The old token contract will look like this(highly simplified).

And the new token contract must be able to catch these tokens using the upgradeFrom function and should be something along these lines

Steps to reproduce working on remix

You can find a link to the entire code with the imports here. Paste the entire code into the remix editor and compile it. You should get the contracts, OldToken and NewToken in the ‘run’ tab. Lets go through the steps-

  1. Create the OldToken contract. You should get 10000 tokens as initialized in the constructor. Call the constant balances function to make sure.
  2. Create the NewToken contract. The constructor takes address of the old token contract for parameters.
  3. Now go back to the OldToken contract and call the setUpgradeAgentfunction and input the address of the new token contract as params.
  4. Now that the setup is all done, we are ready to upgrade. Just call the upgrade function and input the number of tokens you want to upgrade(you obviously cannot upgrade more than you have :P). Upgrade event emitted makes sure that the upgrades can be tracked. Look for it in the logs part of details in the console.
  5. Go and witness it by checking your balance in the NewToken contract.

Advantages to the UpradeAgent-

  1. It is simple. Usually said that the simplest solutions are the best ones.
  2. Transparent process. Everyone can look into the verified contract on etherscan and look for themselves what goes on.
  3. Users have a say in the upgrade which is the heart of the blockchain fundamental.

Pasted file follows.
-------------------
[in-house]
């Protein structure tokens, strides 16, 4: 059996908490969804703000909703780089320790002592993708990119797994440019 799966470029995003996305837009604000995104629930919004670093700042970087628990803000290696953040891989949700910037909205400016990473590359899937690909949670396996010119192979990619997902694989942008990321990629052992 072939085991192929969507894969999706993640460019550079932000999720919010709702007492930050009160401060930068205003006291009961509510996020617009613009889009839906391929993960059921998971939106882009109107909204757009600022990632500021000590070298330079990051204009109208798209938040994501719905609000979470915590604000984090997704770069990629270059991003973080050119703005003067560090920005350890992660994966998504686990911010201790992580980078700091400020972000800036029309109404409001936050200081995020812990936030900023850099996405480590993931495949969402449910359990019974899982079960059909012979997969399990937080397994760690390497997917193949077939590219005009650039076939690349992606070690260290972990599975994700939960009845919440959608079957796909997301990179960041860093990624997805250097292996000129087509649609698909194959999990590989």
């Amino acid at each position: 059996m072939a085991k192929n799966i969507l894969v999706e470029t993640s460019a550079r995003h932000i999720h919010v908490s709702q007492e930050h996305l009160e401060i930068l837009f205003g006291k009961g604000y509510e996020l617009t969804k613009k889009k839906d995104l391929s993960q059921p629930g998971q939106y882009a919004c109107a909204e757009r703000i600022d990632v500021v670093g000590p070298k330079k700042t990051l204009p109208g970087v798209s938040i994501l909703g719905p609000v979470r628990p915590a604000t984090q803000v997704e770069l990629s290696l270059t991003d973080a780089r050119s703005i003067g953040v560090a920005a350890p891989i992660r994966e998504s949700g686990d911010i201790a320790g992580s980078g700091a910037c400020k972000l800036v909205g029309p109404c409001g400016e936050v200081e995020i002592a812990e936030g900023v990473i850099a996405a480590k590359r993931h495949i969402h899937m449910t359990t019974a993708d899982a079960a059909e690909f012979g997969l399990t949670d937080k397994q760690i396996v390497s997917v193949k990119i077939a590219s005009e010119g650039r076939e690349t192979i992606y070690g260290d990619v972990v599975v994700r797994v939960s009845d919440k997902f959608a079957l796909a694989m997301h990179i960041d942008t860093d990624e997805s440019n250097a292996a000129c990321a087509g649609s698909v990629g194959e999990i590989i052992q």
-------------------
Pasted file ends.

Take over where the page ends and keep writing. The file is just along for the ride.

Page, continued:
All of the approaches that we discuss have some or the other limitations associated with them. It is always a trade-off between a few dozen factors when it comes to upgradeability in blockchain.

  1. Each user has to upgrade on their own. This calls for thousands of separate transactions that the users will have to make.
  2. Too slow. Upgrade process can last for days, weeks, even years.
  3. If there is an inactive token holder or if someone has lost his private keys, the upgrade process might never reach completion.
  4. Some users might be holding the tokens in cold storage wallets, which might make this process a bit too lengthy for them.
  5. Not every token holder is well equipped to be calling a smart contract function. Instructions can be given to them, but it almost causes panic to someone who doesn’t understand the workings of ethereum.
  6. The new token contract will have a new address(obviously). This means that the contract creator has to go through all the trouble of listing the contract on etherscan, exchanges, etc. again.

And that’s it for the first tutorial. You just learnt to write a simple upgradeability enabled smart contract that allows you to transfer data to another improved version. Make sure you check the complete codebase here.

But this is not what we were looking for! Read on to the next part of the series to explore the better contract architecture of UIP2.